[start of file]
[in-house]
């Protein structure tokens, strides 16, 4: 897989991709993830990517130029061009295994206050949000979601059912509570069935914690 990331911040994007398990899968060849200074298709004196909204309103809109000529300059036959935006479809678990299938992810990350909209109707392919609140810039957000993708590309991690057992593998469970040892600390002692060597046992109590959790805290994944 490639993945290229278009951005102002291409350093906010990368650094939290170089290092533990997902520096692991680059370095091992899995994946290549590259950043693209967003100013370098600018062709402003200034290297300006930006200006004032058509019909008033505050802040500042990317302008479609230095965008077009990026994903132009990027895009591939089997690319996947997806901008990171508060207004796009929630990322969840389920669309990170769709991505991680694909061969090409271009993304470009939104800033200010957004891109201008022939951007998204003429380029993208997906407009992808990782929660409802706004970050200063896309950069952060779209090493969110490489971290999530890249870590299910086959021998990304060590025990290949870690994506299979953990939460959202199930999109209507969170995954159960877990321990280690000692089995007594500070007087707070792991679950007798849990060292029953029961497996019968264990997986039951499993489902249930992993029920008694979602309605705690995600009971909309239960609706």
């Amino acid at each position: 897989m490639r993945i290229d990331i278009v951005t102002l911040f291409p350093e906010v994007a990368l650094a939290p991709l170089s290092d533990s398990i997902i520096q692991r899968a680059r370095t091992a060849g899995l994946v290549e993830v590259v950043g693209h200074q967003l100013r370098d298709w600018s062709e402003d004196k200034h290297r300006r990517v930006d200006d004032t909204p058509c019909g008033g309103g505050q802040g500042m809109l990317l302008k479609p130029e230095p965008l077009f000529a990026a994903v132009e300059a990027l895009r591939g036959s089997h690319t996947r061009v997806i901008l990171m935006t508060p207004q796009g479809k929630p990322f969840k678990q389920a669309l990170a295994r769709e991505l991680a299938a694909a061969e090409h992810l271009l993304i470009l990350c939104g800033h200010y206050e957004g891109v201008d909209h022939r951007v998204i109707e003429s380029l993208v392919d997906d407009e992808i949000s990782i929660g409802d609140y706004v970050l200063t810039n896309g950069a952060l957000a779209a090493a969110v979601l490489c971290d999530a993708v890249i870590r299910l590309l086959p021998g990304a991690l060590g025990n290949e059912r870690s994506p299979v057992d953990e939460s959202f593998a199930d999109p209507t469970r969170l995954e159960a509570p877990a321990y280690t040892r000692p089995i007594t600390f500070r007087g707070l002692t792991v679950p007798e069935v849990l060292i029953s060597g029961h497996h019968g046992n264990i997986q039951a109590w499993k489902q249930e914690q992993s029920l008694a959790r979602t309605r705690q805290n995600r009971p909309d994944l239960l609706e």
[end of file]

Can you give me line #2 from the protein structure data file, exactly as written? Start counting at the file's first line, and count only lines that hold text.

């Protein structure tokens, strides 16, 4: 897989991709993830990517130029061009295994206050949000979601059912509570069935914690 990331911040994007398990899968060849200074298709004196909204309103809109000529300059036959935006479809678990299938992810990350909209109707392919609140810039957000993708590309991690057992593998469970040892600390002692060597046992109590959790805290994944 490639993945290229278009951005102002291409350093906010990368650094939290170089290092533990997902520096692991680059370095091992899995994946290549590259950043693209967003100013370098600018062709402003200034290297300006930006200006004032058509019909008033505050802040500042990317302008479609230095965008077009990026994903132009990027895009591939089997690319996947997806901008990171508060207004796009929630990322969840389920669309990170769709991505991680694909061969090409271009993304470009939104800033200010957004891109201008022939951007998204003429380029993208997906407009992808990782929660409802706004970050200063896309950069952060779209090493969110490489971290999530890249870590299910086959021998990304060590025990290949870690994506299979953990939460959202199930999109209507969170995954159960877990321990280690000692089995007594500070007087707070792991679950007798849990060292029953029961497996019968264990997986039951499993489902249930992993029920008694979602309605705690995600009971909309239960609706």